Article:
Other Issues of Concern
- The system is not well equipped to provide for increased health care needs associated with older (over age 50) offenders, chronic illness and end-of-life care.
- Reductions in “non essential” dental care mean that only the most severe or urgent cases are being provided treatment.
- Correctional health care professionals facing ethical and practice dilemmas (security versus health care, inmate versus patient).
- Prison harm reduction measures are not as comprehensive or equivalent to those provided in the community.
- Psychotropic medications more commonly prescribed to federal offenders than in the general Canadian population (30.4% vs. 8.0%).
Prevention of Deaths in Custody
- The Third Independent Review Committee of Deaths in Custody challenge CSC’s conclusion that most prison suicides could not have been prevented.
- CSC’s overall strategy to prevent deaths in custody lacks responsiveness, transparency and accountability.
- Inadequate information sharing with families who have lost a family member in federal custody.
Conditions of Confinement
- Pay and allowance levels have not changed in over 30 years making it difficult for inmates to save for their release. The lack of resources upon release is a significant barrier to safe and successful reintegration.
- Indigenous peoples now account for 25% of the total federal inmate population.
- Since March 2005, the Aboriginal inmate population has increased by 52.4%.
- Gap in correctional outcomes between Aboriginal and non-Aboriginal offenders continues to widen.
- Uneven application of Aboriginal social history ( Gladue factors) in CSC decision-making.
- Participation and involvement of Elders not adequately supported by CSC.
Safe and Timely Reintegration
- Over 70% of releases from federal institutions were at statutory release (at two-thirds of the sentence) in 2014-15.
- Spending on educational and vocational programming is declining as needs increase.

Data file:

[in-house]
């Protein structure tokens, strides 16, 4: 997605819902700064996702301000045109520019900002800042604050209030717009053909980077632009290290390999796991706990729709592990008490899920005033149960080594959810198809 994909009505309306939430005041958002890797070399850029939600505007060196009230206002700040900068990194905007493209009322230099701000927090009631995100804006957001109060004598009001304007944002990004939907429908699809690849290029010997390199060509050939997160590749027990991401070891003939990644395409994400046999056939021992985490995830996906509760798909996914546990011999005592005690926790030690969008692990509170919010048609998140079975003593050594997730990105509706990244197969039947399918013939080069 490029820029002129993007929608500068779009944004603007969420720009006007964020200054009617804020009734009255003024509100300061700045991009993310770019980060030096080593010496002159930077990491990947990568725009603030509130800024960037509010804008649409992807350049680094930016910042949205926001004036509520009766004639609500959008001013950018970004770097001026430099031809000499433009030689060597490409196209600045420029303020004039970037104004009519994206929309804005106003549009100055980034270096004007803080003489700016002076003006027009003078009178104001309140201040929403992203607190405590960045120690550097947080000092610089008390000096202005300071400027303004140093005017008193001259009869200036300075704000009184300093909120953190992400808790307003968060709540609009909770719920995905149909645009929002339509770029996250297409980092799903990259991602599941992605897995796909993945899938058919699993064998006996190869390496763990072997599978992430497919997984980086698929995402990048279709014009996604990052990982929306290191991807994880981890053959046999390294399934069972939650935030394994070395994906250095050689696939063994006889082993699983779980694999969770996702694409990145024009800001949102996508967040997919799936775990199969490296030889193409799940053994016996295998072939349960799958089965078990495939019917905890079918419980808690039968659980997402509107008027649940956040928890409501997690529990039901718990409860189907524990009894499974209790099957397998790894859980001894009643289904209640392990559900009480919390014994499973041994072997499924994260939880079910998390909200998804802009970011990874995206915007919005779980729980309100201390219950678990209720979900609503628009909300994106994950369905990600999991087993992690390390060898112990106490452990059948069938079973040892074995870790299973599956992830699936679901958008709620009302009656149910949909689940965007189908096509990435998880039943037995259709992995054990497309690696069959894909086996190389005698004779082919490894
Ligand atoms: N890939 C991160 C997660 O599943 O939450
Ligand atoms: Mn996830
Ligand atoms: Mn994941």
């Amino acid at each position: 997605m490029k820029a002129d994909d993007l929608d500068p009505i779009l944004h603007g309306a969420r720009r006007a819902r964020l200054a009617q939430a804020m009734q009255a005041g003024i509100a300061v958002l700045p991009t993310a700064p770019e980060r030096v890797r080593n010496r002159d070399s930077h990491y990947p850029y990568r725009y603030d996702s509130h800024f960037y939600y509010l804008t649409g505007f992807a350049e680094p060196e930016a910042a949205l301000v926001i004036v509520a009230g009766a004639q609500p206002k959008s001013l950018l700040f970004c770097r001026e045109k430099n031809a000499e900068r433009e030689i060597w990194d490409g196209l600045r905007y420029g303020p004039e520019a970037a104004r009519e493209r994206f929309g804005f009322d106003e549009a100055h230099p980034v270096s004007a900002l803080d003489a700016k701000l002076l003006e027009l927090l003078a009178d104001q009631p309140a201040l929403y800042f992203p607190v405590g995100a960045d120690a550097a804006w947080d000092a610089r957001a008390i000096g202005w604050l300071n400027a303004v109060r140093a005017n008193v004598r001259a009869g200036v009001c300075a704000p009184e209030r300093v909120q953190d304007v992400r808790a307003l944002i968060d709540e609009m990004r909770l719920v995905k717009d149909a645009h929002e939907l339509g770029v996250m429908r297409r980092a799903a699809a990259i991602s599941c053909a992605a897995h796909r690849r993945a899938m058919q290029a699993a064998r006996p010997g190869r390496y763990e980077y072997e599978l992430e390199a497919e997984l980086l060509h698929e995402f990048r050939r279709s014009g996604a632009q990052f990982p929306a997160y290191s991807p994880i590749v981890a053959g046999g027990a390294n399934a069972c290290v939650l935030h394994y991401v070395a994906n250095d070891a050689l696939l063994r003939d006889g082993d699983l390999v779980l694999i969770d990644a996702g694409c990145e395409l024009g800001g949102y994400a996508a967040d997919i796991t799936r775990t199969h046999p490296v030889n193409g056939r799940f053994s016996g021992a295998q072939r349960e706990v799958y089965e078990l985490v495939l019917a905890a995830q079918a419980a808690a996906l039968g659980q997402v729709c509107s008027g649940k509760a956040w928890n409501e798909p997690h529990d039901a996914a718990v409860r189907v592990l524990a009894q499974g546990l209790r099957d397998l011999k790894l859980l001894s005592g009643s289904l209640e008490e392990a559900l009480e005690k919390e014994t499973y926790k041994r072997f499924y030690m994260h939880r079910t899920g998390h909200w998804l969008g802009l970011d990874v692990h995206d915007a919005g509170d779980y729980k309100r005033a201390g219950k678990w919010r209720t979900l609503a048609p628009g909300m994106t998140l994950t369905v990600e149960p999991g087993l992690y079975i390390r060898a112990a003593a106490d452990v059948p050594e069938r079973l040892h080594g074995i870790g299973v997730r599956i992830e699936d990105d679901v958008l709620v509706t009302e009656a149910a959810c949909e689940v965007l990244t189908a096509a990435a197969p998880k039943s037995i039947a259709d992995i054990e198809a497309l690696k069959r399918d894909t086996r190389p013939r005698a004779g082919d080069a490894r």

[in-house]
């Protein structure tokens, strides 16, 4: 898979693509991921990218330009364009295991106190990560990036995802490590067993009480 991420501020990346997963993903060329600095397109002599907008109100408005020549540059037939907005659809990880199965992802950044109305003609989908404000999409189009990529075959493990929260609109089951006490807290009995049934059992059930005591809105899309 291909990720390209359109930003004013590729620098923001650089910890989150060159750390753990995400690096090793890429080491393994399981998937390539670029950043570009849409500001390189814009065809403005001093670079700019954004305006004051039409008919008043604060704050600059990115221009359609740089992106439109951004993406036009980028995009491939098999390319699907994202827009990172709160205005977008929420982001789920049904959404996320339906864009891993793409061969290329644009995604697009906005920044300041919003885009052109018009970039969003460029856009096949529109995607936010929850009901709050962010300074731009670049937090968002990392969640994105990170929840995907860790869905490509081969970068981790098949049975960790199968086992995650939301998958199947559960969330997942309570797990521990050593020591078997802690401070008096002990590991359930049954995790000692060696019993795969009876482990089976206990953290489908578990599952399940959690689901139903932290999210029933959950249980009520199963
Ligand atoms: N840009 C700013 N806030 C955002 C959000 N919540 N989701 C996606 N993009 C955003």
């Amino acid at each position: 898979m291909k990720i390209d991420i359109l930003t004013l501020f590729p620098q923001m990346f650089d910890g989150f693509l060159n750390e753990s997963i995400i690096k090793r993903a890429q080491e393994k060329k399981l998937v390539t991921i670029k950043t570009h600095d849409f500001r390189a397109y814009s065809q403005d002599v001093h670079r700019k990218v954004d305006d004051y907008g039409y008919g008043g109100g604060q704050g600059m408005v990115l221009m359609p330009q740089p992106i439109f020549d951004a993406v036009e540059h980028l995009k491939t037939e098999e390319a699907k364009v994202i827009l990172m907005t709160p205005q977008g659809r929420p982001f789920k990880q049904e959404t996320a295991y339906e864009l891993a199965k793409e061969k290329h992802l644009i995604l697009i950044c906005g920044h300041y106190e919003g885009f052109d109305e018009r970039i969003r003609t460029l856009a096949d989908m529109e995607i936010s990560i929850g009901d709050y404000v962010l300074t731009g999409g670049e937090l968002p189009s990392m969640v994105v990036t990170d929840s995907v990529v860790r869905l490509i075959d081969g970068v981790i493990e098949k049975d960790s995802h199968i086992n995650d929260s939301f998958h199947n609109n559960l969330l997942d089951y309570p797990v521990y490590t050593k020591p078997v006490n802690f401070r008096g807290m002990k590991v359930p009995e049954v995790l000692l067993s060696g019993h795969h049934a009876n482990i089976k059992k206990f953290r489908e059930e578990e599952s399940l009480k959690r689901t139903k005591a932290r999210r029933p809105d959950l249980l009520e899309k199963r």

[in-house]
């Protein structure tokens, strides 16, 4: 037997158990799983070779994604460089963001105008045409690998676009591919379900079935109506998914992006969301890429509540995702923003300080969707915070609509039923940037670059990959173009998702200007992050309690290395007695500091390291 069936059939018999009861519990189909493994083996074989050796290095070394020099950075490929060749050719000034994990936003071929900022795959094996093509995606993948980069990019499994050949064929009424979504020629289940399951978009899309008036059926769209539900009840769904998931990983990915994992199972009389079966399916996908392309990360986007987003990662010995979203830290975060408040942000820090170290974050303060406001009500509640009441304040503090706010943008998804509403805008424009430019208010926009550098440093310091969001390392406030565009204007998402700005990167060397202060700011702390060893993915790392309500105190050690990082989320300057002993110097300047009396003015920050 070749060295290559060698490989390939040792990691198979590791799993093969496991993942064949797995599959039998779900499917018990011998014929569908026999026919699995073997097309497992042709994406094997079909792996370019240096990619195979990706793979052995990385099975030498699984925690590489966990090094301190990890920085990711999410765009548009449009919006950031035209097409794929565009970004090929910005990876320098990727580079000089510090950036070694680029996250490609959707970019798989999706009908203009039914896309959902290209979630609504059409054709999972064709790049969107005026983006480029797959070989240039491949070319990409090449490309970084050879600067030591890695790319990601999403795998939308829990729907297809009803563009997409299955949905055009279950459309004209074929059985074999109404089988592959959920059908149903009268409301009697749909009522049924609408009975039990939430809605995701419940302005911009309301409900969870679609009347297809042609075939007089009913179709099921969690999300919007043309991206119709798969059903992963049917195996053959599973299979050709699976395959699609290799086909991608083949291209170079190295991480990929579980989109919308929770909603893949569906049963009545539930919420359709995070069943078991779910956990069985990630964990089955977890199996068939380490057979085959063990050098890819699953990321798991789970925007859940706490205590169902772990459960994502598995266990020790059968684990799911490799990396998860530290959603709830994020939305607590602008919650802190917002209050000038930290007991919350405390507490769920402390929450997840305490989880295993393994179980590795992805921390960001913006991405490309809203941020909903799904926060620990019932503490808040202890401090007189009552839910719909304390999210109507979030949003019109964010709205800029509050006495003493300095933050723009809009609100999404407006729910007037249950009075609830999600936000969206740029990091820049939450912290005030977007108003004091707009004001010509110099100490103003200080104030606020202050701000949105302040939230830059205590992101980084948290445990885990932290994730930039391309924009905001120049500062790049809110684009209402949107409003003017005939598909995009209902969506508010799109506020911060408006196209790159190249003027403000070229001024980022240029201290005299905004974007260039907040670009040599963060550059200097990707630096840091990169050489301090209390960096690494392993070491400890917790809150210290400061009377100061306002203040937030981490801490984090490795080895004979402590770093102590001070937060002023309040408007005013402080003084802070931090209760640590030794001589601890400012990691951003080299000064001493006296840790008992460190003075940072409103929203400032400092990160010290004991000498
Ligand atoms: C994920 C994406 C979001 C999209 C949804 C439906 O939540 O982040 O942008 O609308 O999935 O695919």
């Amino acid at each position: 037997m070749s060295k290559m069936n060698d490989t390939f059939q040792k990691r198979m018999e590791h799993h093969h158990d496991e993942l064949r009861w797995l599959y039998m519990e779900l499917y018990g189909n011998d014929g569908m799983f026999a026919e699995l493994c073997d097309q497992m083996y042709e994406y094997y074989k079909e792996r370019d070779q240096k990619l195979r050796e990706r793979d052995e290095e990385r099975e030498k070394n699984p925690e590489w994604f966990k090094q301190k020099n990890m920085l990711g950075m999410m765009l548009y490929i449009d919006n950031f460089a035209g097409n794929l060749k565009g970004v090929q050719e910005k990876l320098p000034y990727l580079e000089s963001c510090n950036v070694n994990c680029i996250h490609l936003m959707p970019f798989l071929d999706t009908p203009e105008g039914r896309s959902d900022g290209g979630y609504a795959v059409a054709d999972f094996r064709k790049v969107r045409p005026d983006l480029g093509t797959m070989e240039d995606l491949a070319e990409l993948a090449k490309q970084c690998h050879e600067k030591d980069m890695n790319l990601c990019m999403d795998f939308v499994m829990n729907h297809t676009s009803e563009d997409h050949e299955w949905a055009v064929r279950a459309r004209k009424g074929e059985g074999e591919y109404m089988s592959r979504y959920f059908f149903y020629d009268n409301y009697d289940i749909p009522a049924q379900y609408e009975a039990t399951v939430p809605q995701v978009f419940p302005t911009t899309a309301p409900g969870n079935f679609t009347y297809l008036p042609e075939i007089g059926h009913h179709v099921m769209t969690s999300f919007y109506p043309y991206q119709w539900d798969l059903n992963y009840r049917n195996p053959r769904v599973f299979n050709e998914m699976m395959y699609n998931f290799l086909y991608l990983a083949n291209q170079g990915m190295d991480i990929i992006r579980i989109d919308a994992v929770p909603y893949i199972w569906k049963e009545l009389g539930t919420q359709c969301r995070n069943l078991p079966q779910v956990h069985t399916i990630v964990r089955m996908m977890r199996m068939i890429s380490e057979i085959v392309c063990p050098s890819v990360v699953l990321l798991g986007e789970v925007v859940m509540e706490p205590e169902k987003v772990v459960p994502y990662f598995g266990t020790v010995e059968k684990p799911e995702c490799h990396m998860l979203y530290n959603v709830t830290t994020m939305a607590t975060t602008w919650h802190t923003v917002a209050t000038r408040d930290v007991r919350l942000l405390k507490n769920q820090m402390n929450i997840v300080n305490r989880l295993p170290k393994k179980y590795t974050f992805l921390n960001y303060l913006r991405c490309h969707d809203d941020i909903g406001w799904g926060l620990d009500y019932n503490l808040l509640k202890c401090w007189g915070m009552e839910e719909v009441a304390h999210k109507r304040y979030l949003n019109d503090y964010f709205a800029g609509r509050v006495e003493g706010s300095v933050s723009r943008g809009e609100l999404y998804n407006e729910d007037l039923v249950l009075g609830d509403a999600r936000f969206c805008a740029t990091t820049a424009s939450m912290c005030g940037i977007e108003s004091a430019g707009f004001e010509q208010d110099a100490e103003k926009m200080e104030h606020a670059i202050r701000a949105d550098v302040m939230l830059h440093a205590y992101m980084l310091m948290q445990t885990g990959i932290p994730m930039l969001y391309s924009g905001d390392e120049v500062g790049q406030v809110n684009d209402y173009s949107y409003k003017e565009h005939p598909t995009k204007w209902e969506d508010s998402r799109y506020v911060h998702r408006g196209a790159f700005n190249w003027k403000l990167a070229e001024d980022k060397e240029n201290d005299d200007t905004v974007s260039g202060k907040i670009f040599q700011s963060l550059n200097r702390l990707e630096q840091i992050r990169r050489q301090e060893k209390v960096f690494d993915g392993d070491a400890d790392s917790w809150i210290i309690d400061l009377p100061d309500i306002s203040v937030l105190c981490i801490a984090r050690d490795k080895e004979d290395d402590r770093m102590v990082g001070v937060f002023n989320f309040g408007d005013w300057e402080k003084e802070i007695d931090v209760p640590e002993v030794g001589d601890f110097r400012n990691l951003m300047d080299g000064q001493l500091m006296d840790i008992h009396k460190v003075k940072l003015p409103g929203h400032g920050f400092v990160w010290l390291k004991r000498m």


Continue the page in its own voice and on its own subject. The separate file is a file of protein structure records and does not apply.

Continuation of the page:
- Limited access to resources to help offenders prepare for community reintegration – e.g. temporary absences, work releases, library holdings and computers.
Federally Sentenced Women
- Aboriginal women account for over 35% of all women in federal custody.
- Regional women’s facilities ill-equipped to provide an appropriate therapeutic environment for women presenting with significant mental health issues.
- Operational challenges associated with the new Minimum Security Units.
- The Minister of Public Safety should work with provincial and territorial counterparts to create an independent national advisory forum drawn from experts, practitioners and stakeholder groups to review trends, share lessons learned and suggest research that will reduce the number and rate of deaths in custody in Canada.
- I recommend that the Minister of Public Safety initiate a review of the inmate payment/allowance system in federal corrections.
- CSC should appoint a Deputy Commissioner for Indigenous Corrections.
- CSC should develop a three year action plan to meet demand for meaningful work, increase vocational training skills and participation in apprenticeship programs.
- CSC should significantly enhance access to the community for women residing in the Minimum Security Units through increased use of temporary absences, work releases, employment and vocational skills training programs.